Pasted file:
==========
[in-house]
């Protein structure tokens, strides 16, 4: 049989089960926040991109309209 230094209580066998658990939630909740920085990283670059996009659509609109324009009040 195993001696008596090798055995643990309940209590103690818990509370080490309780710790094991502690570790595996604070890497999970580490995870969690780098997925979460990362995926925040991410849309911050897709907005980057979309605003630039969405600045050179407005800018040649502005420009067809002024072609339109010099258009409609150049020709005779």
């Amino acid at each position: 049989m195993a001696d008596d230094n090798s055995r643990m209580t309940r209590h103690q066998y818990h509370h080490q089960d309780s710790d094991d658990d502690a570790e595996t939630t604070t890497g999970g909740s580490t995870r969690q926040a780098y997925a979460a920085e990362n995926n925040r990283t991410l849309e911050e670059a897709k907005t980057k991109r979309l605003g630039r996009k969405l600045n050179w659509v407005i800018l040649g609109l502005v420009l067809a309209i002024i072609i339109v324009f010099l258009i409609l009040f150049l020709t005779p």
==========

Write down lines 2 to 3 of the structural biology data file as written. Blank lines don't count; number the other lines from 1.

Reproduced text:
């Protein structure tokens, strides 16, 4: 049989089960926040991109309209 230094209580066998658990939630909740920085990283670059996009659509609109324009009040 195993001696008596090798055995643990309940209590103690818990509370080490309780710790094991502690570790595996604070890497999970580490995870969690780098997925979460990362995926925040991410849309911050897709907005980057979309605003630039969405600045050179407005800018040649502005420009067809002024072609339109010099258009409609150049020709005779």
């Amino acid at each position: 049989m195993a001696d008596d230094n090798s055995r643990m209580t309940r209590h103690q066998y818990h509370h080490q089960d309780s710790d094991d658990d502690a570790e595996t939630t604070t890497g999970g909740s580490t995870r969690q926040a780098y997925a979460a920085e990362n995926n925040r990283t991410l849309e911050e670059a897709k907005t980057k991109r979309l605003g630039r996009k969405l600045n050179w659509v407005i800018l040649g609109l502005v420009l067809a309209i002024i072609i339109v324009f010099l258009i409609l009040f150049l020709t005779p």